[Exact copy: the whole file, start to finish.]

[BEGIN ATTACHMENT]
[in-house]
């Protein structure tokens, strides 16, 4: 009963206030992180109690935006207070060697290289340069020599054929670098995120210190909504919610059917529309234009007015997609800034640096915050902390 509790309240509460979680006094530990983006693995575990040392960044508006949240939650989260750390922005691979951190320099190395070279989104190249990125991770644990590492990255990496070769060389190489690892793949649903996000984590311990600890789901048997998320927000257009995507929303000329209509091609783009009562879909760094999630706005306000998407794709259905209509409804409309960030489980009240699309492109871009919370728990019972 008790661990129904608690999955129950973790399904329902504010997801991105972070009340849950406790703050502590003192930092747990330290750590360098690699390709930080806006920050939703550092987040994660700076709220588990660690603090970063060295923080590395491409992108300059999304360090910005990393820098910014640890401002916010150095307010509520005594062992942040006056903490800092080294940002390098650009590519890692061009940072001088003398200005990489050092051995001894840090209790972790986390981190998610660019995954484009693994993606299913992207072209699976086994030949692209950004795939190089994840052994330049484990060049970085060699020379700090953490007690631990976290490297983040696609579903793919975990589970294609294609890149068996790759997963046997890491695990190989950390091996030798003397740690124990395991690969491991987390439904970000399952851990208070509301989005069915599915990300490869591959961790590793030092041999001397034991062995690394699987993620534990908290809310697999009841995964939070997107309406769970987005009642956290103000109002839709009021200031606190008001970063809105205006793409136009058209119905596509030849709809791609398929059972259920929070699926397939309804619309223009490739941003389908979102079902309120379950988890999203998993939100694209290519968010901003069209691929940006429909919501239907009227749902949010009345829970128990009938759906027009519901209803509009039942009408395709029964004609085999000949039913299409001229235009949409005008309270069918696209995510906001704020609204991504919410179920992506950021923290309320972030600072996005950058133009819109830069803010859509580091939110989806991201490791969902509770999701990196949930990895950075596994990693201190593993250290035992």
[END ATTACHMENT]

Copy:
[in-house]
């Protein structure tokens, strides 16, 4: 009963206030992180109690935006207070060697290289340069020599054929670098995120210190909504919610059917529309234009007015997609800034640096915050902390 509790309240509460979680006094530990983006693995575990040392960044508006949240939650989260750390922005691979951190320099190395070279989104190249990125991770644990590492990255990496070769060389190489690892793949649903996000984590311990600890789901048997998320927000257009995507929303000329209509091609783009009562879909760094999630706005306000998407794709259905209509409804409309960030489980009240699309492109871009919370728990019972 008790661990129904608690999955129950973790399904329902504010997801991105972070009340849950406790703050502590003192930092747990330290750590360098690699390709930080806006920050939703550092987040994660700076709220588990660690603090970063060295923080590395491409992108300059999304360090910005990393820098910014640890401002916010150095307010509520005594062992942040006056903490800092080294940002390098650009590519890692061009940072001088003398200005990489050092051995001894840090209790972790986390981190998610660019995954484009693994993606299913992207072209699976086994030949692209950004795939190089994840052994330049484990060049970085060699020379700090953490007690631990976290490297983040696609579903793919975990589970294609294609890149068996790759997963046997890491695990190989950390091996030798003397740690124990395991690969491991987390439904970000399952851990208070509301989005069915599915990300490869591959961790590793030092041999001397034991062995690394699987993620534990908290809310697999009841995964939070997107309406769970987005009642956290103000109002839709009021200031606190008001970063809105205006793409136009058209119905596509030849709809791609398929059972259920929070699926397939309804619309223009490739941003389908979102079902309120379950988890999203998993939100694209290519968010901003069209691929940006429909919501239907009227749902949010009345829970128990009938759906027009519901209803509009039942009408395709029964004609085999000949039913299409001229235009949409005008309270069918696209995510906001704020609204991504919410179920992506950021923290309320972030600072996005950058133009819109830069803010859509580091939110989806991201490791969902509770999701990196949930990895950075596994990693201190593993250290035992």